What's the difference between i.e. and e.g.?
c.1300, from Old French compagnon "fellow, mate, friend, partner" (12c.), from Late Latin companionem (nominative companio), literally "bread fellow, messmate," from Latin com- "with" (see com-) + panis "bread" (see food).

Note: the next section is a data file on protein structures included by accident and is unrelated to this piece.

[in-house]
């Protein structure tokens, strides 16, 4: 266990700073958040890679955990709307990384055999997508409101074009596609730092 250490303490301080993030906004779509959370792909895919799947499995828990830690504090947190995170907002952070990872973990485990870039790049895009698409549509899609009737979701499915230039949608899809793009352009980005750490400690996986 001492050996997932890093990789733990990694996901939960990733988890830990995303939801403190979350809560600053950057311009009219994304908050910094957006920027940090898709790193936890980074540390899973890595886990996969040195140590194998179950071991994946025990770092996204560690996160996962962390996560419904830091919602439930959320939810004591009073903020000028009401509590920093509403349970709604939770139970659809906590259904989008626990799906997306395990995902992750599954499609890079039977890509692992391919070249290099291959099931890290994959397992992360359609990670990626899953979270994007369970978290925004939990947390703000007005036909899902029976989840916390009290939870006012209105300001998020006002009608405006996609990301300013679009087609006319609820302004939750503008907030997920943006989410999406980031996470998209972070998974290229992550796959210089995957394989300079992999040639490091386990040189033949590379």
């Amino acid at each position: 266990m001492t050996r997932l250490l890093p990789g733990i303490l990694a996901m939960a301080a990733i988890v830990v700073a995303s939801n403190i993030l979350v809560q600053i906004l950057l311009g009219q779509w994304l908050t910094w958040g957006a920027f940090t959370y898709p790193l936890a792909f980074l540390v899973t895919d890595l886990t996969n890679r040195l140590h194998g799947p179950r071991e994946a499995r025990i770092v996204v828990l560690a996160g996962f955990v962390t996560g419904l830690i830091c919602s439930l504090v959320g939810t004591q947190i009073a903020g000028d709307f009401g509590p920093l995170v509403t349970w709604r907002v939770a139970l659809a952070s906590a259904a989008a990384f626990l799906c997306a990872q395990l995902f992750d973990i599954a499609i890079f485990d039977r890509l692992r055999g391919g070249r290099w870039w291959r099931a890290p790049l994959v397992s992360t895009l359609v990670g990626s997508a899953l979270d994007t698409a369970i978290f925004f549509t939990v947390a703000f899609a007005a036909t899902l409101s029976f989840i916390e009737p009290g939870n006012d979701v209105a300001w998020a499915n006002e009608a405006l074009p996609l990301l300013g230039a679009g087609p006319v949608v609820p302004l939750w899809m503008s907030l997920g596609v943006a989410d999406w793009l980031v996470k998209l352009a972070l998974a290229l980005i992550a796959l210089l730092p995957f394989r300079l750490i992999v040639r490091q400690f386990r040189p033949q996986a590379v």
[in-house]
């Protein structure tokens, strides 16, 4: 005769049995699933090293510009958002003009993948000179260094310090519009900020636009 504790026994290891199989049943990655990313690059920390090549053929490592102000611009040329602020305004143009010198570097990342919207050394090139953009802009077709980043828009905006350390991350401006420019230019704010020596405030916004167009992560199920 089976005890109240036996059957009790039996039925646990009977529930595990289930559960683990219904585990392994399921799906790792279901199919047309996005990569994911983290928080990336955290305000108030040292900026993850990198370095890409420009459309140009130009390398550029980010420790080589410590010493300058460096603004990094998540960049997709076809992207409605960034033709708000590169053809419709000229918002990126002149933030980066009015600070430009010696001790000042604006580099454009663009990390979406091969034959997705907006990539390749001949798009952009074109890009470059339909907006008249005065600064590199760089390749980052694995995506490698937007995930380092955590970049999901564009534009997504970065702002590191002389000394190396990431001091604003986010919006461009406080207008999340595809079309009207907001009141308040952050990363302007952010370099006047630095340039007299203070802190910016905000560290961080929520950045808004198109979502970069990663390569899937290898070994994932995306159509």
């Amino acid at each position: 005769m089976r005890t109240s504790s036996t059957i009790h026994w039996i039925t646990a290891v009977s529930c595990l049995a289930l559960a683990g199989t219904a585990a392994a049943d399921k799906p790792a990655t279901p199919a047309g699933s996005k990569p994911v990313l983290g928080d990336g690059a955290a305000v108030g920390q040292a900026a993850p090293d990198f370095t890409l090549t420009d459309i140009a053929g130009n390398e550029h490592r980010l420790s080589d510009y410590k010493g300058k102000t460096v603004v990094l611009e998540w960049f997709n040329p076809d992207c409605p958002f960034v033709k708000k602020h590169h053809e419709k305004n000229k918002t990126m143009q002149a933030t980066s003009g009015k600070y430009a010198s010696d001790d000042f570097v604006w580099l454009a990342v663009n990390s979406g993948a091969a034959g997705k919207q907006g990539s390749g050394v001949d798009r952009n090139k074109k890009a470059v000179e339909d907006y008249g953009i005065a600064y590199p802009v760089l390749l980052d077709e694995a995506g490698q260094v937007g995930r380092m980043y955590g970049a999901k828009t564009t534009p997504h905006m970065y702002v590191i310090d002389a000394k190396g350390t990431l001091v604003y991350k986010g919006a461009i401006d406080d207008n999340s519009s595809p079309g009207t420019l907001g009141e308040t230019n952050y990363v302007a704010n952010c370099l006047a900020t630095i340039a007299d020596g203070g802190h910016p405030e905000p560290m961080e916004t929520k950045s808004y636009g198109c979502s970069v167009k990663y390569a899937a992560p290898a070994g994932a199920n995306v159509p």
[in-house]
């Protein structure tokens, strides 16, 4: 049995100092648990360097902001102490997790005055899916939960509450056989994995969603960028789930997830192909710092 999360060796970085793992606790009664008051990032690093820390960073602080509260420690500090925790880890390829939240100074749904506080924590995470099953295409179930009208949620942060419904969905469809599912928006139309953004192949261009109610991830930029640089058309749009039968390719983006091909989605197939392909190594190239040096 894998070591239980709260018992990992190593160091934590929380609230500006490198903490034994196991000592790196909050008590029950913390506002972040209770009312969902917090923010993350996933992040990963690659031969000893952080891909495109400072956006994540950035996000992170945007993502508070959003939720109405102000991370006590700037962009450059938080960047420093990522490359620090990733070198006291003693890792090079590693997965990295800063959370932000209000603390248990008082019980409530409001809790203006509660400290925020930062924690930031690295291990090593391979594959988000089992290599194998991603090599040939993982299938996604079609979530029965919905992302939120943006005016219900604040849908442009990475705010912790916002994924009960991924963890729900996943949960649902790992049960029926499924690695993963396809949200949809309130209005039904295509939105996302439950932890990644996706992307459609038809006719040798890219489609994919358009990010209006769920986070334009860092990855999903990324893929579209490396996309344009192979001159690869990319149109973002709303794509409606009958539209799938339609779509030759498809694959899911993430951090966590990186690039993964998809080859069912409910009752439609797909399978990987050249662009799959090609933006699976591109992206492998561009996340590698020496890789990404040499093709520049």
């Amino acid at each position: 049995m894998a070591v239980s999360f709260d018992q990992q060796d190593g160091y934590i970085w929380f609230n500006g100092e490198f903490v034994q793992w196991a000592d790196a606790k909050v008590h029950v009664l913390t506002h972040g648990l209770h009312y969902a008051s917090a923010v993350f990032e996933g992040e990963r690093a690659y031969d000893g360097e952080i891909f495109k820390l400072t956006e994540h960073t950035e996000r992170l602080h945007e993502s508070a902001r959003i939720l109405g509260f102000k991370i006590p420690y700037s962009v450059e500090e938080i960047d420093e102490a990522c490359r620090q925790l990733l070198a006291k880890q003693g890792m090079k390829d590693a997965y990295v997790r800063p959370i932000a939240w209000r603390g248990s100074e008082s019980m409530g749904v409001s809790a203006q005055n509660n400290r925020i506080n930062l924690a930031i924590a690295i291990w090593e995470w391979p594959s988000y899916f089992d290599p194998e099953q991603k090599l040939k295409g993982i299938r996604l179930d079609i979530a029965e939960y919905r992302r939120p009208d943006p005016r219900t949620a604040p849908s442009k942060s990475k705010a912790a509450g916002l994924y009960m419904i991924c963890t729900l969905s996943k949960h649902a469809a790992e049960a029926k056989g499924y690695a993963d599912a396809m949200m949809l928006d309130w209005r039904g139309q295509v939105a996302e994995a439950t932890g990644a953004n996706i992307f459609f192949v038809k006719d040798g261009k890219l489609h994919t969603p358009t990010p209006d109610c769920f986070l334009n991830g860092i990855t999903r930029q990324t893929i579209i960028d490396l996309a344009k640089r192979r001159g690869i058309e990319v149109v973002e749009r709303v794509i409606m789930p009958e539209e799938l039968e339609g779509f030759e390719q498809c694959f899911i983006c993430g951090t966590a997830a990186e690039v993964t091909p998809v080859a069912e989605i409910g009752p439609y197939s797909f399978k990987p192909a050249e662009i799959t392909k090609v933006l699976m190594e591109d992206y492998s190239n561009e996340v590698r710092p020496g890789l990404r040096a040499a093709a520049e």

Found first in 6c. Frankish Lex Salica, and probably a translation of a Germanic word (cf. Gothic gahlaiba "messmate," from hlaib "loaf of bread"). Replaced Old English gefera "traveling companion," from faran "go, fare."